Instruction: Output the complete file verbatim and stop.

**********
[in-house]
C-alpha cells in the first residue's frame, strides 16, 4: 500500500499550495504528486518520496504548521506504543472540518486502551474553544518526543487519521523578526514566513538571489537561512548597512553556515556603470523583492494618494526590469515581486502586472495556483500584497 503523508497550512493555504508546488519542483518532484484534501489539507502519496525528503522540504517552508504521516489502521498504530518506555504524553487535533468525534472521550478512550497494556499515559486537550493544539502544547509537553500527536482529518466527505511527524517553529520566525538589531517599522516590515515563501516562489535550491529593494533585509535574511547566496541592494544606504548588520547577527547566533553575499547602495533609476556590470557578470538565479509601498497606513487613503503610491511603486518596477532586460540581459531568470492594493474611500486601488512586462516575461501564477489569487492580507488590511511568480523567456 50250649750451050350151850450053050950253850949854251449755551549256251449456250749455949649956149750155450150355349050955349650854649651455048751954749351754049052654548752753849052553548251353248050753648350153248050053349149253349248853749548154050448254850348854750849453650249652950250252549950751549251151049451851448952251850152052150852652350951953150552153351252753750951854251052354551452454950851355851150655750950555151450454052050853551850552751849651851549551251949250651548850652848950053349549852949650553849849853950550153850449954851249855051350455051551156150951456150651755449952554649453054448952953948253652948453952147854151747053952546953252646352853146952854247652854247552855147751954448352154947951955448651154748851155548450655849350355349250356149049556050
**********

[in-house]
C-alpha cells in the first residue's frame, strides 16, 4: 500500500499550495504528486518520496504548521506504543472540518486502551474553544518526543487519521523578526514566513538571489537561512548597512553556515556603470523583492494618494526590469515581486502586472495556483500584497 503523508497550512493555504508546488519542483518532484484534501489539507502519496525528503522540504517552508504521516489502521498504530518506555504524553487535533468525534472521550478512550497494556499515559486537550493544539502544547509537553500527536482529518466527505511527524517553529520566525538589531517599522516590515515563501516562489535550491529593494533585509535574511547566496541592494544606504548588520547577527547566533553575499547602495533609476556590470557578470538565479509601498497606513487613503503610491511603486518596477532586460540581459531568470492594493474611500486601488512586462516575461501564477489569487492580507488590511511568480523567456 50250649750451050350151850450053050950253850949854251449755551549256251449456250749455949649956149750155450150355349050955349650854649651455048751954749351754049052654548752753849052553548251353248050753648350153248050053349149253349248853749548154050448254850348854750849453650249652950250252549950751549251151049451851448952251850152052150852652350951953150552153351252753750951854251052354551452454950851355851150655750950555151450454052050853551850552751849651851549551251949250651548850652848950053349549852949650553849849853950550153850449954851249855051350455051551156150951456150651755449952554649453054448952953948253652948453952147854151747053952546953252646352853146952854247652854247552855147751954448352154947951955448651154748851155548450655849350355349250356149049556050